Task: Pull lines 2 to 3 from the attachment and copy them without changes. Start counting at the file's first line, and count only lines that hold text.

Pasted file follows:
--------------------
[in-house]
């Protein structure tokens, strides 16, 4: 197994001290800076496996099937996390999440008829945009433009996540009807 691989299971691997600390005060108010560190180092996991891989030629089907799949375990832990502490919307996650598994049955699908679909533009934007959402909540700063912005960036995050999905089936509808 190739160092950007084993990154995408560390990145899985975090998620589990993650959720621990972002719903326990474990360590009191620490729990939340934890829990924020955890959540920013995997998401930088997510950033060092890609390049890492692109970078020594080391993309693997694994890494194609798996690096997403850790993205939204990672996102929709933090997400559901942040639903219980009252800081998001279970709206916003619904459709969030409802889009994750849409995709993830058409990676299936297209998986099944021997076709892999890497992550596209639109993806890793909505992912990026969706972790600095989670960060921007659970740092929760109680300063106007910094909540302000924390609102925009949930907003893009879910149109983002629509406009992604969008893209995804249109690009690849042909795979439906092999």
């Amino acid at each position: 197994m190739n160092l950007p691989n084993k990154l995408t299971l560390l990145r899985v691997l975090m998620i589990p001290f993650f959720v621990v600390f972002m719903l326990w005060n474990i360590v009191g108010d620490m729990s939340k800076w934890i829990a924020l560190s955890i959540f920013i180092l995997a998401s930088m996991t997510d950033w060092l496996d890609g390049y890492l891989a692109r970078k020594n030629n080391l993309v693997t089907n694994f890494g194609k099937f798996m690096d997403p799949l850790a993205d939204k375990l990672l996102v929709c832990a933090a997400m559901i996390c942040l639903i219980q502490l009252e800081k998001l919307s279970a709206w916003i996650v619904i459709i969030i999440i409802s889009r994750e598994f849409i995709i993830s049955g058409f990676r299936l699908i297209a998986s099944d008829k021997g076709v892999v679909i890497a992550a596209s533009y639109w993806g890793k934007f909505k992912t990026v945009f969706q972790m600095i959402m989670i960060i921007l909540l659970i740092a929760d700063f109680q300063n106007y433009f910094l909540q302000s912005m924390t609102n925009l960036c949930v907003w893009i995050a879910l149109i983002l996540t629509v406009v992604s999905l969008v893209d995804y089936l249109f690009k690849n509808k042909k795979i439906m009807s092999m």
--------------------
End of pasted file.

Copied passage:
């Protein structure tokens, strides 16, 4: 197994001290800076496996099937996390999440008829945009433009996540009807 691989299971691997600390005060108010560190180092996991891989030629089907799949375990832990502490919307996650598994049955699908679909533009934007959402909540700063912005960036995050999905089936509808 190739160092950007084993990154995408560390990145899985975090998620589990993650959720621990972002719903326990474990360590009191620490729990939340934890829990924020955890959540920013995997998401930088997510950033060092890609390049890492692109970078020594080391993309693997694994890494194609798996690096997403850790993205939204990672996102929709933090997400559901942040639903219980009252800081998001279970709206916003619904459709969030409802889009994750849409995709993830058409990676299936297209998986099944021997076709892999890497992550596209639109993806890793909505992912990026969706972790600095989670960060921007659970740092929760109680300063106007910094909540302000924390609102925009949930907003893009879910149109983002629509406009992604969008893209995804249109690009690849042909795979439906092999």
């Amino acid at each position: 197994m190739n160092l950007p691989n084993k990154l995408t299971l560390l990145r899985v691997l975090m998620i589990p001290f993650f959720v621990v600390f972002m719903l326990w005060n474990i360590v009191g108010d620490m729990s939340k800076w934890i829990a924020l560190s955890i959540f920013i180092l995997a998401s930088m996991t997510d950033w060092l496996d890609g390049y890492l891989a692109r970078k020594n030629n080391l993309v693997t089907n694994f890494g194609k099937f798996m690096d997403p799949l850790a993205d939204k375990l990672l996102v929709c832990a933090a997400m559901i996390c942040l639903i219980q502490l009252e800081k998001l919307s279970a709206w916003i996650v619904i459709i969030i999440i409802s889009r994750e598994f849409i995709i993830s049955g058409f990676r299936l699908i297209a998986s099944d008829k021997g076709v892999v679909i890497a992550a596209s533009y639109w993806g890793k934007f909505k992912t990026v945009f969706q972790m600095i959402m989670i960060i921007l909540l659970i740092a929760d700063f109680q300063n106007y433009f910094l909540q302000s912005m924390t609102n925009l960036c949930v907003w893009i995050a879910l149109i983002l996540t629509v406009v992604s999905l969008v893209d995804y089936l249109f690009k690849n509808k042909k795979i439906m009807s092999m």